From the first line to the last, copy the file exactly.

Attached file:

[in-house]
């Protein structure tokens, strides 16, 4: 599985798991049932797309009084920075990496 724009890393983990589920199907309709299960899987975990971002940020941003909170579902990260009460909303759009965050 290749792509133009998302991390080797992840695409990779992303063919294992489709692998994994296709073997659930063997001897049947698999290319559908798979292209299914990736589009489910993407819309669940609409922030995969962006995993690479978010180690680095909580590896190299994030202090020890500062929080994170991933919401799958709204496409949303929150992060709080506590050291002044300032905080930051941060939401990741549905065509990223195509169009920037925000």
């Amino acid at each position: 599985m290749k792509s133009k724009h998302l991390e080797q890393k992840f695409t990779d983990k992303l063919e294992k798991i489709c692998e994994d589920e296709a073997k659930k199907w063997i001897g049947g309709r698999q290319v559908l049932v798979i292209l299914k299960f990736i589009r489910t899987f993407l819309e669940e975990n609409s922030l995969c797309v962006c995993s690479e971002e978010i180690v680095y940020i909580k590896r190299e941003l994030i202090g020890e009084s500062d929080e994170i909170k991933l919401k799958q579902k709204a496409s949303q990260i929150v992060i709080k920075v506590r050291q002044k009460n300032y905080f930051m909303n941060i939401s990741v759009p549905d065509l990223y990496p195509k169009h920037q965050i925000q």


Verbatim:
[in-house]
């Protein structure tokens, strides 16, 4: 599985798991049932797309009084920075990496 724009890393983990589920199907309709299960899987975990971002940020941003909170579902990260009460909303759009965050 290749792509133009998302991390080797992840695409990779992303063919294992489709692998994994296709073997659930063997001897049947698999290319559908798979292209299914990736589009489910993407819309669940609409922030995969962006995993690479978010180690680095909580590896190299994030202090020890500062929080994170991933919401799958709204496409949303929150992060709080506590050291002044300032905080930051941060939401990741549905065509990223195509169009920037925000």
């Amino acid at each position: 599985m290749k792509s133009k724009h998302l991390e080797q890393k992840f695409t990779d983990k992303l063919e294992k798991i489709c692998e994994d589920e296709a073997k659930k199907w063997i001897g049947g309709r698999q290319v559908l049932v798979i292209l299914k299960f990736i589009r489910t899987f993407l819309e669940e975990n609409s922030l995969c797309v962006c995993s690479e971002e978010i180690v680095y940020i909580k590896r190299e941003l994030i202090g020890e009084s500062d929080e994170i909170k991933l919401k799958q579902k709204a496409s949303q990260i929150v992060i709080k920075v506590r050291q002044k009460n300032y905080f930051m909303n941060i939401s990741v759009p549905d065509l990223y990496p195509k169009h920037q965050i925000q």